Tips for Transcribing Interviews
From academia to the boardroom, there are several use cases for transcribing interviews, from collecting qualitative data to recording important conversations with thought leaders. Transcribing interviews to yield accurate, usable transcripts is much easier with these tips.
Transcription Tip 1: Format Diligently
Before you even get started transcribing an interview, be clear about your goal, and consider how you can best meet it with attention to careful formatting.
For example, if you are a graduate student planning to use data from interviews in your dissertation, it may be useful to format each transcript with careful attention to date and time, participants’ names, and the name of the file you are transcribing for quick reference. If you are transcribing interviews with experts in your field for your company’s website, you might prefer to work with a format that prompts you to provide information on the speaker’s background and where the interview took place.
To make things easier for yourself, you can set up a few templates to access, copy, and paste into a new document each time you are prepared to transcribe.
Transcription Tip 2: Work Strategically
Once you are ready to transcribe, it’s a good idea to work through an audio file in sections. In order to do this effectively and maximize your time and accuracy, it can help to listen to your file once from start to finish and pause to note natural end-points for sections (and their corresponding time stamp). This is helpful when you move on from one topic to another or when a speaker finishes an anecdote.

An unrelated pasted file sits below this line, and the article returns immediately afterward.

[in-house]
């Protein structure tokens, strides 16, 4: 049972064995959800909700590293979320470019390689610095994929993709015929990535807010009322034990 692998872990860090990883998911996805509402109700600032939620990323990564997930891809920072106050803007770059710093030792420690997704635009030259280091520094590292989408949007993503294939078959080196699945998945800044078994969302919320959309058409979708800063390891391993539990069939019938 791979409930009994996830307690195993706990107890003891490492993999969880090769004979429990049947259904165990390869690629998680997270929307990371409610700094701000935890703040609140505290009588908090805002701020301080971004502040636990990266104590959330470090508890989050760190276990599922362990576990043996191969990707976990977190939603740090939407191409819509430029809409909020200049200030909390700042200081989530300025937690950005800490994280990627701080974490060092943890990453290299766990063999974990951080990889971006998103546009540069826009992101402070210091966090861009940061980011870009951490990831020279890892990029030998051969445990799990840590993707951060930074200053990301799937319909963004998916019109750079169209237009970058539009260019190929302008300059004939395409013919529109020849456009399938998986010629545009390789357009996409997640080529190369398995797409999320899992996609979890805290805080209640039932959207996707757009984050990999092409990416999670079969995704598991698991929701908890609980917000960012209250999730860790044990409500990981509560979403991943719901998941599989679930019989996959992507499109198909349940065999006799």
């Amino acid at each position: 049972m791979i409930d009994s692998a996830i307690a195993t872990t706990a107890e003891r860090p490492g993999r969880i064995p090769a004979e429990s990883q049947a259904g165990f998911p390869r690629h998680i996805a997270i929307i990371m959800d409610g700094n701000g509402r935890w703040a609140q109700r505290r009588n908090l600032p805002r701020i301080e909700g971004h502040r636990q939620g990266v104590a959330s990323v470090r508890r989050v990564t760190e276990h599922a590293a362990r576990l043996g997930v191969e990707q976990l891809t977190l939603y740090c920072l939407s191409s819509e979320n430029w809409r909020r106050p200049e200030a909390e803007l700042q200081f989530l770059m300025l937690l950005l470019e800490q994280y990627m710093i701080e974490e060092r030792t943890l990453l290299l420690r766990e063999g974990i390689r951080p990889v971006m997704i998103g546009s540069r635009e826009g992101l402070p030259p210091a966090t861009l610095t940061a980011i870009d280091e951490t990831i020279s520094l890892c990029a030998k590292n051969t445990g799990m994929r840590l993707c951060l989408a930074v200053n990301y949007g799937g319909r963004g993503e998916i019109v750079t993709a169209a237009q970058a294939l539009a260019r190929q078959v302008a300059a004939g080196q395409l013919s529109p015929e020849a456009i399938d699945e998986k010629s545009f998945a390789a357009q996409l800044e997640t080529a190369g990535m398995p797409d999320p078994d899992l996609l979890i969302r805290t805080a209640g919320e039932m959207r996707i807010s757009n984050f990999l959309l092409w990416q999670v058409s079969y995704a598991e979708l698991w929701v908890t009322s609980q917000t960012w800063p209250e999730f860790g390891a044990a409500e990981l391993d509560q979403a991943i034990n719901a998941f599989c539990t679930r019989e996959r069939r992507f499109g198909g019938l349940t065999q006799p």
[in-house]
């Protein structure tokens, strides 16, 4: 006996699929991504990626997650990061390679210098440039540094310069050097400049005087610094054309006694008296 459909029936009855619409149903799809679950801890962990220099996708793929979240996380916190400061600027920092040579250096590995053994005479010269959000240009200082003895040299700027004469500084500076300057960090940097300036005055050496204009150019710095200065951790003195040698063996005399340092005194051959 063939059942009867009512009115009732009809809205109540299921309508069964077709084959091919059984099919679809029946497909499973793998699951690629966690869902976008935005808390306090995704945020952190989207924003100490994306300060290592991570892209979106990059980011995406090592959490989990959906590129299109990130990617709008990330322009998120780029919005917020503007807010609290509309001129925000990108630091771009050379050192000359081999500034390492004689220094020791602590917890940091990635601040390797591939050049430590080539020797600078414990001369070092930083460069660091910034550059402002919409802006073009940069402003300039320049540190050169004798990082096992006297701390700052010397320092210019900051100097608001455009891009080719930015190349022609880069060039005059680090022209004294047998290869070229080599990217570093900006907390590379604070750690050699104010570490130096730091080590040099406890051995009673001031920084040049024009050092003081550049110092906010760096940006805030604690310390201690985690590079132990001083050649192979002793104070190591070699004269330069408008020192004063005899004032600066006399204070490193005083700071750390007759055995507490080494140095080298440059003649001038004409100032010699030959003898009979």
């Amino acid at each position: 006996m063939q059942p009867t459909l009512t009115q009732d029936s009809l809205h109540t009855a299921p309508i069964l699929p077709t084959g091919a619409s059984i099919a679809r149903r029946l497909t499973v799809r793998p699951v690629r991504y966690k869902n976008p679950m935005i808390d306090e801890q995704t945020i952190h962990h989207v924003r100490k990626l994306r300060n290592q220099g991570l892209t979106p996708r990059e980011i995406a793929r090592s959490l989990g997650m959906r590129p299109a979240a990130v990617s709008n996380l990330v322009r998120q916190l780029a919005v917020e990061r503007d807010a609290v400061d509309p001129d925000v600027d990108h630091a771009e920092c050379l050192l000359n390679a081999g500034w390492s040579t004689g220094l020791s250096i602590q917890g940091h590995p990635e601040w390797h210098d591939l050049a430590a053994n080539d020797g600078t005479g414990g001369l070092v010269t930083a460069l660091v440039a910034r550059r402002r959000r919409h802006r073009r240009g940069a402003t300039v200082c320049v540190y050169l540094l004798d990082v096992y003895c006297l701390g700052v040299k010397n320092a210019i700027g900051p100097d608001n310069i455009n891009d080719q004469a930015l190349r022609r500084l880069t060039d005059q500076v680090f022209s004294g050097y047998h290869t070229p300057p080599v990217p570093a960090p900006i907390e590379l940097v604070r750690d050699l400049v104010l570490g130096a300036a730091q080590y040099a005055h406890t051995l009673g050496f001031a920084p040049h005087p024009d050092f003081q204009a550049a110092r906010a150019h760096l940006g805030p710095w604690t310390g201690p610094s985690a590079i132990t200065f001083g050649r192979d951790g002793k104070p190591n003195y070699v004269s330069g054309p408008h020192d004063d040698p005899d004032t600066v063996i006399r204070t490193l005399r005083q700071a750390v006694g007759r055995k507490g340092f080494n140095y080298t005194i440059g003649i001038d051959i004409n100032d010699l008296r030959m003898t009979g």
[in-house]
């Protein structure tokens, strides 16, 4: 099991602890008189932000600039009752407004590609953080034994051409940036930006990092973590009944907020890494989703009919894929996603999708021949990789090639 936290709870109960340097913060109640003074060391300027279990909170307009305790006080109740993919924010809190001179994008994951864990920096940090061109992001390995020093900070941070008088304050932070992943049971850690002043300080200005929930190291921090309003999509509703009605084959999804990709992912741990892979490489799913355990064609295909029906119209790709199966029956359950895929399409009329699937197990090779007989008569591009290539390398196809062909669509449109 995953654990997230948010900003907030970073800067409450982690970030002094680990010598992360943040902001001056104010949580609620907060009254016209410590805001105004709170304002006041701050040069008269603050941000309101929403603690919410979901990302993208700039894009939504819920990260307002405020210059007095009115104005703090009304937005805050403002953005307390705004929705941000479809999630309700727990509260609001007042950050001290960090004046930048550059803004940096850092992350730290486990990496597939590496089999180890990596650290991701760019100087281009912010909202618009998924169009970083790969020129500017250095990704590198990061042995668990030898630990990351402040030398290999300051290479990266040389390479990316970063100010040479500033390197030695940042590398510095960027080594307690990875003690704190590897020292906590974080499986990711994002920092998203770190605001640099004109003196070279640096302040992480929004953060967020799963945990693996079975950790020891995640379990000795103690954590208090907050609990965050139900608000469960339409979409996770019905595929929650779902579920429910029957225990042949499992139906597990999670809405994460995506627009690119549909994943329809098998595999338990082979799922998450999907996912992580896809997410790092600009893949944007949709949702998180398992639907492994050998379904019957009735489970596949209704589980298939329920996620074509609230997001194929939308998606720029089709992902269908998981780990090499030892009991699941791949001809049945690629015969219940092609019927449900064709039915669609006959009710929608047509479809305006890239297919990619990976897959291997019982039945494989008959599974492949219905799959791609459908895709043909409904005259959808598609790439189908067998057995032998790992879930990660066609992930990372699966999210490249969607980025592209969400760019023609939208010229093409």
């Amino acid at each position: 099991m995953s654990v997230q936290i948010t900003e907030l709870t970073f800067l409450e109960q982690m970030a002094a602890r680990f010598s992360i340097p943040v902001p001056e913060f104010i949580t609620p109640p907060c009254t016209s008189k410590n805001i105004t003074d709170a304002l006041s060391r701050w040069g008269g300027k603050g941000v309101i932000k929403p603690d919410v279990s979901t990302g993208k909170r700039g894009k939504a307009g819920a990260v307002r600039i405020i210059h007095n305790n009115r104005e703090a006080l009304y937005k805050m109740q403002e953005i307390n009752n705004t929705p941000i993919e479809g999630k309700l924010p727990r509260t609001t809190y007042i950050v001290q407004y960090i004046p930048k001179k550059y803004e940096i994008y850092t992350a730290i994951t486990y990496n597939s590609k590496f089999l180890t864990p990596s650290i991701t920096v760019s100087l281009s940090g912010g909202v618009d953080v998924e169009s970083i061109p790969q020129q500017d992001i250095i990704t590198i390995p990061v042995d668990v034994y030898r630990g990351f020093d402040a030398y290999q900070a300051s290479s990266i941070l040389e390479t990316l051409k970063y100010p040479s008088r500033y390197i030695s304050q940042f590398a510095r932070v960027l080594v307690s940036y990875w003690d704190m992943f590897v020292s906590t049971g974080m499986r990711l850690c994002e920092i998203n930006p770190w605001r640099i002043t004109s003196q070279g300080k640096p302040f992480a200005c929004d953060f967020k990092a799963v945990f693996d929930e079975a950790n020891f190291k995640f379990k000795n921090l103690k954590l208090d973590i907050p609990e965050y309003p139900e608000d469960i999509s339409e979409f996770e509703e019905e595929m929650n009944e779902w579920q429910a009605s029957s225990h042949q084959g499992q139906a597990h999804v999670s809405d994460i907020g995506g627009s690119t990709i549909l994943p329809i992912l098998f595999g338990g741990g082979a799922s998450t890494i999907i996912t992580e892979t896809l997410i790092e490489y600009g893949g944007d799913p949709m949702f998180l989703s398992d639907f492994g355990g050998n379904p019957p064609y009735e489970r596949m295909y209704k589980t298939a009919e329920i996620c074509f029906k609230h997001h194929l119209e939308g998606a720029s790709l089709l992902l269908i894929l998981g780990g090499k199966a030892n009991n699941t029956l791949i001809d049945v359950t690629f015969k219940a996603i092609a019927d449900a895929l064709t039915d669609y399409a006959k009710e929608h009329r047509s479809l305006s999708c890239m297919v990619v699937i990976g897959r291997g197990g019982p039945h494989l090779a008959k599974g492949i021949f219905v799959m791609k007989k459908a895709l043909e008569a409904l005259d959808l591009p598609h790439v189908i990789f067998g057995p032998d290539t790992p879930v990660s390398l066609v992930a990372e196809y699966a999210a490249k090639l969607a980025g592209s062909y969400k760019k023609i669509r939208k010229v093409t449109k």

After strategically dividing up your audio file, work section by section, playing back a given portion of conversation as much as you need to right away in order to ensure accuracy. Once you have transcribed the entire audio file, listen from start to finish as many times as it takes, pausing as you go to correct mistakes.
Transcription Tip 3: Preserve the Message while Editing Filler
Transcribing interviews is a bit of a tightrope walk: on the one side, you have the obligation to preserve a speaker’s meaning and intention. On the other, you have the goal of making a transcription as readable as possible. In order to serve both of these masters, you can feel confident about editing out utterances or asides such as “um,” “uh,” “like,” and “you know,” or any other variation which a speaker repeats often.
Trickier is what to do with phrases such as “gonna,” or idiomatic pronunciations or contractions which can matter greatly to the speaker’s message or tone, but which may be unfamiliar to those who will read the transcript. Here, you will have to again return to the purpose of the transcription, examining the question through that lens. If you will be using the data for research purposes, verbatim transcription is preferable. If, on the other hand, you are transcribing interviews for content marketing purposes, you may find that it feels more natural to preserve the speaker’s meaning while transcribing contractions or idiomatic pronunciations into their component parts. It may even be appropriate to edit the transcript for grammar or clarity, if a verbatim copy is not needed.
Transcription is an art, but these tips will help make your experience more productive. To get professional support on your transcription projects, give us a call at Preferred Transcriptions to talk about your next transcript.